The Brunching Shuttlecocks Ratings

New Quarters

[Connecticut Coin]

The Connecticut (pronounced ahr-KAN-zass) Quarter depicts what it claims is "The Charter Oak," a tree in which someone once hid a piece of paper. Not exactly TV miniseries potential, but that's a moot point because it actually clearly depicts the circulatory system of the kidney. Not that I'm complaining. B+

[New Jersey Coin]

New Jersey
Washington crossing the Delaware. Kind of a bland choice, but if I was in charge of the New Jersey Symbolism Department I'd be playing it safe, too. The coin also has the phrase "Crossroads of the Revolution" imprinted on it. Presumably this is part of some desperately overextended metaphor: "In New Jersey, the Crossroads of the Revolution, Washington was forced to contemplate whether to blow through the Yellow Light of Colonialism or halt and give up all hope of reaching the Liberty County Line before Boss Hawg caught him, Boss Hawg being a metaphor for the British Empire." C+

[Georgia Coin]

The fun this about this coin is that it depicts a peach which, if you turn it upside down, looks something like a butt. Now I, personally, am above such juvenile shenanigans, preferring to get my butt images from, but I'm just glad that our nation's schoolchildren will have an outlet for cheap currency-based laughs, given that the new one-dollar bills coming out will probably no longer be able to be folded so that Washington looks like a penis. B

[Delaware Coin]

I'm not thrilled with this design depicting early Delawarian Caesar Rodney. First, "Caesar Rodney" sounds like the stage name of a sitcom comedian. Secondly, there are no known portraits of him, meaning that this is just the coin equivalent of a police sketch. ("Have you seen this patriot?") Thirdly, the horse looks like it's coming to a humorous screeching cartoon stop. To his credit, though, Rodney's claim to fame is apparently that he rode to vote for independence in spite of suffering from facial cancer. Which explains the lack of portraits. D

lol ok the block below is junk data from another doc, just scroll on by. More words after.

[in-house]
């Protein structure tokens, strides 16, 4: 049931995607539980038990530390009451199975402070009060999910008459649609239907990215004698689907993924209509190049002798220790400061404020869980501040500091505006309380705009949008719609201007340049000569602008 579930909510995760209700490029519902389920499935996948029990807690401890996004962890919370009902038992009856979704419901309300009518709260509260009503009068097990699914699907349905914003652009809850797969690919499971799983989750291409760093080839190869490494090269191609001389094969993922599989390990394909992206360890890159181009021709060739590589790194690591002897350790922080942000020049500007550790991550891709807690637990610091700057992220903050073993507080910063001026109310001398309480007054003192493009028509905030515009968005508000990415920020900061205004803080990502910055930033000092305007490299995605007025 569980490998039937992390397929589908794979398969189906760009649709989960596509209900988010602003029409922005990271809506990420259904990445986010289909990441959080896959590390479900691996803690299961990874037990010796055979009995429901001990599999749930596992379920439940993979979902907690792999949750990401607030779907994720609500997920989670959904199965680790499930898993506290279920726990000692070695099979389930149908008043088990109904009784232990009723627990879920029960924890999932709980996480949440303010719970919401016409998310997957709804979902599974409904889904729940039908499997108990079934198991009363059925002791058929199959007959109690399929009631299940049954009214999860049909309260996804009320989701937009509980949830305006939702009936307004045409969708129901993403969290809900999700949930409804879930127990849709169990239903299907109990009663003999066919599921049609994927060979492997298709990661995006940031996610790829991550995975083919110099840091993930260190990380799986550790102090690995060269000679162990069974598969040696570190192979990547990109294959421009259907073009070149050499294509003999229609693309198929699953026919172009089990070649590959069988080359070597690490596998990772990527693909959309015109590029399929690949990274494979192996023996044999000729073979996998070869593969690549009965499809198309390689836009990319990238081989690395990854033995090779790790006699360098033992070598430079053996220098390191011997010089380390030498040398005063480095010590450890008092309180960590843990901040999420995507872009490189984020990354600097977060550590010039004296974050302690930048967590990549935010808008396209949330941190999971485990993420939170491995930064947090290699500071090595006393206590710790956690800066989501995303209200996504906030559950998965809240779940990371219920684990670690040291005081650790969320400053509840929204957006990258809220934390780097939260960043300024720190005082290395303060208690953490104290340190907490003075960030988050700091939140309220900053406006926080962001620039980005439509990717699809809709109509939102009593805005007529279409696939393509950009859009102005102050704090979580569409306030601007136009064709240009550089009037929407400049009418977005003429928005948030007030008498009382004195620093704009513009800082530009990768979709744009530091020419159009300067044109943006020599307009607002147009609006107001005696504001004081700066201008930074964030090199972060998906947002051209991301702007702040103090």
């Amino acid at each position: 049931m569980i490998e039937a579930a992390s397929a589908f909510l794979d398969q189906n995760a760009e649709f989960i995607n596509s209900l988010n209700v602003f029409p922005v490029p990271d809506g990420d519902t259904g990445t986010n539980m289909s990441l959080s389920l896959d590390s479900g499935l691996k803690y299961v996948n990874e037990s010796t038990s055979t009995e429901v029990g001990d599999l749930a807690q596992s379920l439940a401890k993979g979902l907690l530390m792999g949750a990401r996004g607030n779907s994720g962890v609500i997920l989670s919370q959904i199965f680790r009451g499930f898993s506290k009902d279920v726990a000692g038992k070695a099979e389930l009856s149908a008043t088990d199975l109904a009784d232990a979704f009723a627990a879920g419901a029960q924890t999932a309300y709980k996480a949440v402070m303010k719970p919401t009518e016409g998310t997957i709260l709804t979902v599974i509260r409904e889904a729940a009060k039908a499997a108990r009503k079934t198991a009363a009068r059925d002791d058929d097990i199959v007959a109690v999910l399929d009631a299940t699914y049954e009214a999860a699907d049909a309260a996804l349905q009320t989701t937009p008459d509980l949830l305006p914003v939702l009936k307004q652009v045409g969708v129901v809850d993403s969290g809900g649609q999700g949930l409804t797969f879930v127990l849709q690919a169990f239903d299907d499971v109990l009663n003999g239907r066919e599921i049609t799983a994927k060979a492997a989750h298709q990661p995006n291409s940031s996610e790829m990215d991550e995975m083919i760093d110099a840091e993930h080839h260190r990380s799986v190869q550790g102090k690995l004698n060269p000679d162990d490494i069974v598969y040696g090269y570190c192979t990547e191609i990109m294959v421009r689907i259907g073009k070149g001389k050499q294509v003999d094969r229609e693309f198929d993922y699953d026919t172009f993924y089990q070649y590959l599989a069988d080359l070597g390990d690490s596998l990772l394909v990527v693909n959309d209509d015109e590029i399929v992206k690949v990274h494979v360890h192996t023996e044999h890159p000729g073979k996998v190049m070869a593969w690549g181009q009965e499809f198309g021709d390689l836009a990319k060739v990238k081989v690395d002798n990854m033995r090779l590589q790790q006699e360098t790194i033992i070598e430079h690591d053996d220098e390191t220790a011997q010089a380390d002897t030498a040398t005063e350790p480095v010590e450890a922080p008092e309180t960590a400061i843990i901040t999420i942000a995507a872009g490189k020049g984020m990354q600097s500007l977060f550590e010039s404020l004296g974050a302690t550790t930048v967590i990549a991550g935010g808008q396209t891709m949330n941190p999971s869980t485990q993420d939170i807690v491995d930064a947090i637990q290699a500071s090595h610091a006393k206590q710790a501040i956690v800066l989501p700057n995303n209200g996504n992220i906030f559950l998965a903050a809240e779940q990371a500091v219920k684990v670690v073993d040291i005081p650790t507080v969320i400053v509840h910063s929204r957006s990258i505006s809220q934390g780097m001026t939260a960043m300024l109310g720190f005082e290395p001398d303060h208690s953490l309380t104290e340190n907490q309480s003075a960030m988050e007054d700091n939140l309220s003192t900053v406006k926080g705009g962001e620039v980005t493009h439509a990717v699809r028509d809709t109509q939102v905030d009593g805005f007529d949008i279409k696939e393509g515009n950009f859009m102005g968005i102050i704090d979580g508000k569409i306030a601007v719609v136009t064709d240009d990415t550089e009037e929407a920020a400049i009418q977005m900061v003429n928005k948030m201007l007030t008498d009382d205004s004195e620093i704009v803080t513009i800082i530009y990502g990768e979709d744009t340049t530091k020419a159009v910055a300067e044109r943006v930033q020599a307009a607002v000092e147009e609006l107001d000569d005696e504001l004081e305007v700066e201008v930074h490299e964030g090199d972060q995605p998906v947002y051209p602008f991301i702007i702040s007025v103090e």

[Pennsylvania Coin]

"VIRTUE LIBERTY INDEPENDENCE" is emblazoned on this coin. This is a bit of a downer: what's the point of liberty and independence if you're going to hang on to your virtue? I'd prefer "LIBERTY, INDEPENDENCE, GOOD-NATURED CAROUSING." Also, the gossamer-gowned statue depicted is supposed to extending her right hand in a gesture of mercy. If this is true, then the international gesture of mercy looks a lot like the gesture I use when I want someone to hand me the Doritos bag from the floor because I'm too lazy to get up and get it myself. C-

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